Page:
HCC has a biotech vision

December 13, 2008|By ARNOLD S. PLATOU

HAGERSTOWN -- The way Hagerstown Community College sees it, Washington County stands on the edge of opportunities that could transform its economic future.

Very soon, HCC President Guy Altieri said in a new report, the community must begin discussions about education, economic development and 21st-century bioscience-related jobs.

"In particular, this paper presents the case for Washington County embracing a unique and timely set of opportunities that would greatly assist in making high skill/high wage bioscience or biotechnology employment a significant part of the local economy," Altieri wrote in the report.

Already, much is under way to train local students and to attract young biotech companies, but much more is possible because of what's happening around us, the report said.


That includes:

o Gov. Martin O'Malley's proposal to spend $1.1 billion on Maryand's bioscience industry over the next 10 years.

o Word that having started nearly $1 billion in projects, officials of the giant biotech hub at Fort Detrick in Frederick County, Md., want to build economic and educational bridges to Washington County.

o Signs that the so-called I-270 Technology Corridor, bustling with hundreds of biotech companies along the interstate from Montgomery County to Frederick, could extend west along Interstate 70 into Washington County as suburban land becomes more expensive.

"Taken together, these developments point to the potential for bioscience business development in Washington County that would enable the county to capitalize on its existing assets," the report said.

Because of steps that HCC and Washington County Public Schools already have taken, "I don't think there's any question our community will be involved in biotech," Altieri said in an interview. "The question is the magnitude."

That, he said, is why HCC has started talking to community leaders about its report, "Education, Economic Development and 21st Century Jobs: The Case for Planned Growth of Biosciences in Washington County."

Communitywide discussion is needed, Altieri said, and HCC sees its role as being the catalyst.

Economic reality

In Washington County's not-too-distant past, this was the land of Fairchild Industries, Mack Trucks and other manufacturers that kept generations employed at premium wages, strong fuel for our economy.

Many families were railroaders, others farmers who worked the wide expanses of pasture and field.

Now, Fairchild is gone, Mack -- now Volvo -- isn't as large nor are railroading or farming. The county has seen growth in such service-based industries as transportation, the financing sector, health care, and leisure and hospitality.

"While providing employment for thousands of workers, jobs in these sectors are typically less well paid than manufacturing jobs, which have experienced a 19.5 percent decrease in the county between 2001 and 2007," HCC's report said.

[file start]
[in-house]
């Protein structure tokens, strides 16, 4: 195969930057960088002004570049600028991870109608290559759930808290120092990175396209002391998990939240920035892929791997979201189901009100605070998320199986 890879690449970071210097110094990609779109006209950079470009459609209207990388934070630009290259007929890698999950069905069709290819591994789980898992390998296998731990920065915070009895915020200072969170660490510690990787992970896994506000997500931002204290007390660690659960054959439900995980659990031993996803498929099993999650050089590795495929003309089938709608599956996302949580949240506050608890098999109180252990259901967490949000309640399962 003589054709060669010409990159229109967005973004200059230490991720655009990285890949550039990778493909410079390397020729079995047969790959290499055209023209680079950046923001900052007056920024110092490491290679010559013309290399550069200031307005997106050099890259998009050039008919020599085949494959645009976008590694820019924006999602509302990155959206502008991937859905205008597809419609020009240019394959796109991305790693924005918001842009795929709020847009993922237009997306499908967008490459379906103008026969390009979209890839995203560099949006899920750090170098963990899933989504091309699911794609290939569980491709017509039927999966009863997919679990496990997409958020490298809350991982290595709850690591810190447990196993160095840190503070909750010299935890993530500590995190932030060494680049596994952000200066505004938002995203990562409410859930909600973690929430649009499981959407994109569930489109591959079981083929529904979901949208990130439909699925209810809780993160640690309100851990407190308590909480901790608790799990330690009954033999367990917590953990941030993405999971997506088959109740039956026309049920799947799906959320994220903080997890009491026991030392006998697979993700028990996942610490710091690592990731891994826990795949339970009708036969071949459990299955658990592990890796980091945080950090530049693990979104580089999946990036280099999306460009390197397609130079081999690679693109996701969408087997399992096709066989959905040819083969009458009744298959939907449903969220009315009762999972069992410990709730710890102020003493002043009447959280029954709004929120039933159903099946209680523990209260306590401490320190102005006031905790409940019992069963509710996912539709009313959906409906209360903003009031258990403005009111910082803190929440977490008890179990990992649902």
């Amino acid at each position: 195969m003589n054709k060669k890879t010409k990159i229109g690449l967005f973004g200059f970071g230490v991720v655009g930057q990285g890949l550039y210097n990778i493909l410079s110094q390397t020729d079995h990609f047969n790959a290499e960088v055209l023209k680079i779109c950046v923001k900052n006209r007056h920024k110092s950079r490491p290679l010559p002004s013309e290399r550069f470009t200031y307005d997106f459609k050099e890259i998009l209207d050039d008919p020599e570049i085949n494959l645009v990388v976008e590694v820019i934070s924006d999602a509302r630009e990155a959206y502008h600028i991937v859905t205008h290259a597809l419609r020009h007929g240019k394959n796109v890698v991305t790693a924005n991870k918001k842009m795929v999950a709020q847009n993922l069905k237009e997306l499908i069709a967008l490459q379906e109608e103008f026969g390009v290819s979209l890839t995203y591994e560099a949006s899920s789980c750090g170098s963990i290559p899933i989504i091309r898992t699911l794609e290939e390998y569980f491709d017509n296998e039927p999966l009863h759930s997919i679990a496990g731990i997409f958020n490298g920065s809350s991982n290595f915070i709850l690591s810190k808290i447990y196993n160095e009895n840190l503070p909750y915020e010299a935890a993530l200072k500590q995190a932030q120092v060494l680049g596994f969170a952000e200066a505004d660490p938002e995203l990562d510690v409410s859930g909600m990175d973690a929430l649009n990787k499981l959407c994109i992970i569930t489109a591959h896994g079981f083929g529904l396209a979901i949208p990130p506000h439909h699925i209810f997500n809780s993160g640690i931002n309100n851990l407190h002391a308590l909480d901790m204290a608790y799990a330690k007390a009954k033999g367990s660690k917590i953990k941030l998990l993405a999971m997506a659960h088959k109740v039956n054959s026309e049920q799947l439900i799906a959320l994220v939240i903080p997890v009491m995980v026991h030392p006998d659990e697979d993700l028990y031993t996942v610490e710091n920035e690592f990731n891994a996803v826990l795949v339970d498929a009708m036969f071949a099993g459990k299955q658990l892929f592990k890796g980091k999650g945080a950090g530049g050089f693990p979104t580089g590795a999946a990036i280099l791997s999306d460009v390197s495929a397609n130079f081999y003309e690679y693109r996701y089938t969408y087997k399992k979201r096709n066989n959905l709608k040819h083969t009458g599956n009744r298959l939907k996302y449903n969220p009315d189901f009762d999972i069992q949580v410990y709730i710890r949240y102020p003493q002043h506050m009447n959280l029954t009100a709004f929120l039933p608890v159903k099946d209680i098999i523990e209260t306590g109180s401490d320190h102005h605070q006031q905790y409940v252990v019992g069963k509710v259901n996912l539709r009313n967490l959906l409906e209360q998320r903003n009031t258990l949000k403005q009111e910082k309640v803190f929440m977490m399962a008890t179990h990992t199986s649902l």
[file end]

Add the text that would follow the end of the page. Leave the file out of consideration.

Enter biotechnology, also known as bioscience and life sciences.

Tough to define, its many applications range "from developing diagnostic tests that spot cancers, to designing bugs that will clean Brownfield contaminants," the report said.

By 2006, there were 42,910 biotech companies and agencies nationwide -- a 15.7 percent increase in five years, according to the report. In the same time, employment in that field grew nearly 6 percent, to 1.3 million workers.

A $1.1 billion plan

This past summer, O'Malley announced his Bio 2020 Initiative.

The $1.1 billion expenditure -- up for approval by the Maryland General Assembly this coming year and beyond -- calls for creation of the Maryland Biotechnology Center to showcase and support the industry.

The plan also would double the state's biotech investment tax credit in fiscal 2010 and again by 2013, requiring companies to invest almost $50 million in return, according to a press release.

O'Malley also wants to invest $60 million to draw $120 million in private and federal investment, and grow Maryland's business incubator network by 50 percent. Additional money would help expand existing incubators and build others.

Maryland is among the nation's top states in technology economy preparedness, according to the latest Milken Institute report on technology and science.

Massachusetts still is tops, but "closing in fast is second-place Maryland, which moved up from fourth place" four years ago, said the institute, an independent economic think tank based in Santa Monica, Calif.

The Milken report, which looks at technology and science assets that can be leveraged to promote economic development, praises Maryland for such initiatives as its Sunny Day Fund.

This kind of financial help has attracted businesses, "while new products like Maryland's NanoCenter have linked research facilities with industry know-how to promote cutting-edge product development," Milken said.

The Herald-Mail Articles